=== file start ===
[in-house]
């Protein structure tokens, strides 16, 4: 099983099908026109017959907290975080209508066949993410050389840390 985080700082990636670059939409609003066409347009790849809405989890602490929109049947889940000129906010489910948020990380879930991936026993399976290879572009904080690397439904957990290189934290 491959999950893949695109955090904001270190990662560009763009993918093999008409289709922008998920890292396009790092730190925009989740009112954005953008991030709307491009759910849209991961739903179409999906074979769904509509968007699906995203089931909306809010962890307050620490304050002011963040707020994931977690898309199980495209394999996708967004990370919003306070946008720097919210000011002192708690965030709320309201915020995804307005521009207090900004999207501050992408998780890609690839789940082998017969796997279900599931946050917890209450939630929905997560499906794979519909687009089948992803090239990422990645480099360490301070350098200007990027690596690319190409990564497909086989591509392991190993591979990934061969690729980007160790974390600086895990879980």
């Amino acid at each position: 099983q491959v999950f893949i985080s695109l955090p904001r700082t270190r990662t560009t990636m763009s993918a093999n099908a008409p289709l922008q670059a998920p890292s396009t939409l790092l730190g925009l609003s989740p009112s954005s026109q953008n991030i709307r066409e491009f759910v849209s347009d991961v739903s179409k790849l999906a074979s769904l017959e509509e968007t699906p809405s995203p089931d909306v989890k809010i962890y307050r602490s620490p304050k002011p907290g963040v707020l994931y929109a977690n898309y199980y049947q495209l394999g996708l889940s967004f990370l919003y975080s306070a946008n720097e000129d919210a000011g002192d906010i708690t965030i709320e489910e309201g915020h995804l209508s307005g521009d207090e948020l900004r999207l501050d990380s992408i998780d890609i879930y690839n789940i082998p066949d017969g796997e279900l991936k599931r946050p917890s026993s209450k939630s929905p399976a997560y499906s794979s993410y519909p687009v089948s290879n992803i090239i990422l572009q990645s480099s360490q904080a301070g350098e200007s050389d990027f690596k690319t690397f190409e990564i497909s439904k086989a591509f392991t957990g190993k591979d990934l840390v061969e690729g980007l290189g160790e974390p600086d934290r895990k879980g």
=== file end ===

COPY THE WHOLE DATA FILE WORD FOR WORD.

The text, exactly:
[in-house]
């Protein structure tokens, strides 16, 4: 099983099908026109017959907290975080209508066949993410050389840390 985080700082990636670059939409609003066409347009790849809405989890602490929109049947889940000129906010489910948020990380879930991936026993399976290879572009904080690397439904957990290189934290 491959999950893949695109955090904001270190990662560009763009993918093999008409289709922008998920890292396009790092730190925009989740009112954005953008991030709307491009759910849209991961739903179409999906074979769904509509968007699906995203089931909306809010962890307050620490304050002011963040707020994931977690898309199980495209394999996708967004990370919003306070946008720097919210000011002192708690965030709320309201915020995804307005521009207090900004999207501050992408998780890609690839789940082998017969796997279900599931946050917890209450939630929905997560499906794979519909687009089948992803090239990422990645480099360490301070350098200007990027690596690319190409990564497909086989591509392991190993591979990934061969690729980007160790974390600086895990879980």
């Amino acid at each position: 099983q491959v999950f893949i985080s695109l955090p904001r700082t270190r990662t560009t990636m763009s993918a093999n099908a008409p289709l922008q670059a998920p890292s396009t939409l790092l730190g925009l609003s989740p009112s954005s026109q953008n991030i709307r066409e491009f759910v849209s347009d991961v739903s179409k790849l999906a074979s769904l017959e509509e968007t699906p809405s995203p089931d909306v989890k809010i962890y307050r602490s620490p304050k002011p907290g963040v707020l994931y929109a977690n898309y199980y049947q495209l394999g996708l889940s967004f990370l919003y975080s306070a946008n720097e000129d919210a000011g002192d906010i708690t965030i709320e489910e309201g915020h995804l209508s307005g521009d207090e948020l900004r999207l501050d990380s992408i998780d890609i879930y690839n789940i082998p066949d017969g796997e279900l991936k599931r946050p917890s026993s209450k939630s929905p399976a997560y499906s794979s993410y519909p687009v089948s290879n992803i090239i990422l572009q990645s480099s360490q904080a301070g350098e200007s050389d990027f690596k690319t690397f190409e990564i497909s439904k086989a591509f392991t957990g190993k591979d990934l840390v061969e690729g980007l290189g160790e974390p600086d934290r895990k879980g």